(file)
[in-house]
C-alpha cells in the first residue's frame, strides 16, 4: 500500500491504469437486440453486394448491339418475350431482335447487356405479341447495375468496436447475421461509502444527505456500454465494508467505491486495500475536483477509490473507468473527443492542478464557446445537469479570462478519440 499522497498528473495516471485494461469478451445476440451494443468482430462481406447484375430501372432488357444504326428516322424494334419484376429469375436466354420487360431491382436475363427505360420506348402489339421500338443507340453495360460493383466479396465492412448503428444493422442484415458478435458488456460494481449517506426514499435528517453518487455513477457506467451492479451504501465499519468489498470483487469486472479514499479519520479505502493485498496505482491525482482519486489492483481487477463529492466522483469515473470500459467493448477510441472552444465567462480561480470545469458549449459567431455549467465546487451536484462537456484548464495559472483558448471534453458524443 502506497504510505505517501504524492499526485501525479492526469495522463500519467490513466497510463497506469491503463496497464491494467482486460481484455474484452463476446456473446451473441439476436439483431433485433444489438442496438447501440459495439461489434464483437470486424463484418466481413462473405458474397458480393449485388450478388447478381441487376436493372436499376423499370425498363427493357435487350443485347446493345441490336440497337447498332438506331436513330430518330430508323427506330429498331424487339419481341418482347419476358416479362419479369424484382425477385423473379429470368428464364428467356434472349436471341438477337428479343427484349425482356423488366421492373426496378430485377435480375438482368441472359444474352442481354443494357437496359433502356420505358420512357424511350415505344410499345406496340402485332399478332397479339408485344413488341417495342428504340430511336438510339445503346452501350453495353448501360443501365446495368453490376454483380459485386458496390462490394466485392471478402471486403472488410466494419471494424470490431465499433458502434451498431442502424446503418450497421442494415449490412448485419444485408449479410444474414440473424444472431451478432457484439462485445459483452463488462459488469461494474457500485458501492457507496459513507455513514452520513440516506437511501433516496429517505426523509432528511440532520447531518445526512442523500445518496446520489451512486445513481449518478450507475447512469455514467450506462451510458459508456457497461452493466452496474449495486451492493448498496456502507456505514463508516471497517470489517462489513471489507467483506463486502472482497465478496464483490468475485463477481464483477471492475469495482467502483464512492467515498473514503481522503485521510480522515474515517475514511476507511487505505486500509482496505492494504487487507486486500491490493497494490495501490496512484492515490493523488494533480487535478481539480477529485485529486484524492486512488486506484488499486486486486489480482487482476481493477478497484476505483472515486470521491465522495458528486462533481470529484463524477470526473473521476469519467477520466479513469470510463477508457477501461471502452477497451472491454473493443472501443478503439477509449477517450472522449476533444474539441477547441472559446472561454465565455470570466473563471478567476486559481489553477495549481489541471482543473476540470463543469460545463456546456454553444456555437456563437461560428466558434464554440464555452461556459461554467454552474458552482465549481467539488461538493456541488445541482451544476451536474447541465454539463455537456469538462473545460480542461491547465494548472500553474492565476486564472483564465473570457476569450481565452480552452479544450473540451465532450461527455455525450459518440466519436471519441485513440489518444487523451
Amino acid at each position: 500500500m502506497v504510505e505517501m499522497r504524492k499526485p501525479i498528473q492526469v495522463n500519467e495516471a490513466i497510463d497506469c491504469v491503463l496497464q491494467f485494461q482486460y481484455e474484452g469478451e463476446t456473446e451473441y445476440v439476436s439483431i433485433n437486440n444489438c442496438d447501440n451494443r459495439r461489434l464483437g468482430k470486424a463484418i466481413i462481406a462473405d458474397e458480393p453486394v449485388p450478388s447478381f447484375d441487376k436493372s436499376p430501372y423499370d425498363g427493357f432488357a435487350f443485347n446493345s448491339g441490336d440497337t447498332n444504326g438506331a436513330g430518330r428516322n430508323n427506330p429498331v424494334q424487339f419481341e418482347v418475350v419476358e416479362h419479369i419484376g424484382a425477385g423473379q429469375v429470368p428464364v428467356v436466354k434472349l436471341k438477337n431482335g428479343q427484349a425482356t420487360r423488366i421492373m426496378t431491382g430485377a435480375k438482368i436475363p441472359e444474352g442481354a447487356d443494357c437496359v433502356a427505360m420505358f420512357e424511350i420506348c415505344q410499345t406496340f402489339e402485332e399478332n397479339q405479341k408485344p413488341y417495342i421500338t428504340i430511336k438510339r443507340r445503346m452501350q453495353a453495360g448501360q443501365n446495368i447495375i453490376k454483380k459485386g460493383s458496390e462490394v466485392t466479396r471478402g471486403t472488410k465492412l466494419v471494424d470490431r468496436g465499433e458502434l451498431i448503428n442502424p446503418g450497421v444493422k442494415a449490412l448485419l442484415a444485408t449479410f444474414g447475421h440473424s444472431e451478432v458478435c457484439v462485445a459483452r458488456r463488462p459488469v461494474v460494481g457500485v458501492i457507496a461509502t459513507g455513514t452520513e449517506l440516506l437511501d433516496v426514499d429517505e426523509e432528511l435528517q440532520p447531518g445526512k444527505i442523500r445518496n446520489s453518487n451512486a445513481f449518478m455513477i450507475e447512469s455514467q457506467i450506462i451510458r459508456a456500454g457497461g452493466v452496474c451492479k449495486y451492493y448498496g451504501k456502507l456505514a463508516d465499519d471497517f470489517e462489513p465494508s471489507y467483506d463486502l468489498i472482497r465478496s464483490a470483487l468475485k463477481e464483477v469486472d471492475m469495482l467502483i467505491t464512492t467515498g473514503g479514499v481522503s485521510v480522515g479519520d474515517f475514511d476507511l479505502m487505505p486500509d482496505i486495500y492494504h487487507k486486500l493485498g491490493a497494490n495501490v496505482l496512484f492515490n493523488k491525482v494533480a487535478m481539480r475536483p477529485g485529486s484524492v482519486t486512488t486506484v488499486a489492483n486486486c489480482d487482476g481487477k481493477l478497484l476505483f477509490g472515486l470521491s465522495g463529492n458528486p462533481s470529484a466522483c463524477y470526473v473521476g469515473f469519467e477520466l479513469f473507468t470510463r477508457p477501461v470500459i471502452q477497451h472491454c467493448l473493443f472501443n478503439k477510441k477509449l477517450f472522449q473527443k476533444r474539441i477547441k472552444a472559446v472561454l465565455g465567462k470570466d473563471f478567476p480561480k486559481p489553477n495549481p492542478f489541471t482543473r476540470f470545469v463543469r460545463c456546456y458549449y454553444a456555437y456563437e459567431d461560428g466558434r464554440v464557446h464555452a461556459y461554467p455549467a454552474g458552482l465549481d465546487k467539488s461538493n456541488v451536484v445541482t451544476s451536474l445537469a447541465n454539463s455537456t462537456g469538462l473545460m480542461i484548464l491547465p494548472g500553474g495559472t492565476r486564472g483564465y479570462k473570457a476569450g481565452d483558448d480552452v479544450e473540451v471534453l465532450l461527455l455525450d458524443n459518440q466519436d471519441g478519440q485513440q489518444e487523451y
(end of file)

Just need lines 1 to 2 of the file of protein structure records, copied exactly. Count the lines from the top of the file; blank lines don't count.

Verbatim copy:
[in-house]
C-alpha cells in the first residue's frame, strides 16, 4: 500500500491504469437486440453486394448491339418475350431482335447487356405479341447495375468496436447475421461509502444527505456500454465494508467505491486495500475536483477509490473507468473527443492542478464557446445537469479570462478519440 499522497498528473495516471485494461469478451445476440451494443468482430462481406447484375430501372432488357444504326428516322424494334419484376429469375436466354420487360431491382436475363427505360420506348402489339421500338443507340453495360460493383466479396465492412448503428444493422442484415458478435458488456460494481449517506426514499435528517453518487455513477457506467451492479451504501465499519468489498470483487469486472479514499479519520479505502493485498496505482491525482482519486489492483481487477463529492466522483469515473470500459467493448477510441472552444465567462480561480470545469458549449459567431455549467465546487451536484462537456484548464495559472483558448471534453458524443 502506497504510505505517501504524492499526485501525479492526469495522463500519467490513466497510463497506469491503463496497464491494467482486460481484455474484452463476446456473446451473441439476436439483431433485433444489438442496438447501440459495439461489434464483437470486424463484418466481413462473405458474397458480393449485388450478388447478381441487376436493372436499376423499370425498363427493357435487350443485347446493345441490336440497337447498332438506331436513330430518330430508323427506330429498331424487339419481341418482347419476358416479362419479369424484382425477385423473379429470368428464364428467356434472349436471341438477337428479343427484349425482356423488366421492373426496378430485377435480375438482368441472359444474352442481354443494357437496359433502356420505358420512357424511350415505344410499345406496340402485332399478332397479339408485344413488341417495342428504340430511336438510339445503346452501350453495353448501360443501365446495368453490376454483380459485386458496390462490394466485392471478402471486403472488410466494419471494424470490431465499433458502434451498431442502424446503418450497421442494415449490412448485419444485408449479410444474414440473424444472431451478432457484439462485445459483452463488462459488469461494474457500485458501492457507496459513507455513514452520513440516506437511501433516496429517505426523509432528511440532520447531518445526512442523500445518496446520489451512486445513481449518478450507475447512469455514467450506462451510458459508456457497461452493466452496474449495486451492493448498496456502507456505514463508516471497517470489517462489513471489507467483506463486502472482497465478496464483490468475485463477481464483477471492475469495482467502483464512492467515498473514503481522503485521510480522515474515517475514511476507511487505505486500509482496505492494504487487507486486500491490493497494490495501490496512484492515490493523488494533480487535478481539480477529485485529486484524492486512488486506484488499486486486486489480482487482476481493477478497484476505483472515486470521491465522495458528486462533481470529484463524477470526473473521476469519467477520466479513469470510463477508457477501461471502452477497451472491454473493443472501443478503439477509449477517450472522449476533444474539441477547441472559446472561454465565455470570466473563471478567476486559481489553477495549481489541471482543473476540470463543469460545463456546456454553444456555437456563437461560428466558434464554440464555452461556459461554467454552474458552482465549481467539488461538493456541488445541482451544476451536474447541465454539463455537456469538462473545460480542461491547465494548472500553474492565476486564472483564465473570457476569450481565452480552452479544450473540451465532450461527455455525450459518440466519436471519441485513440489518444487523451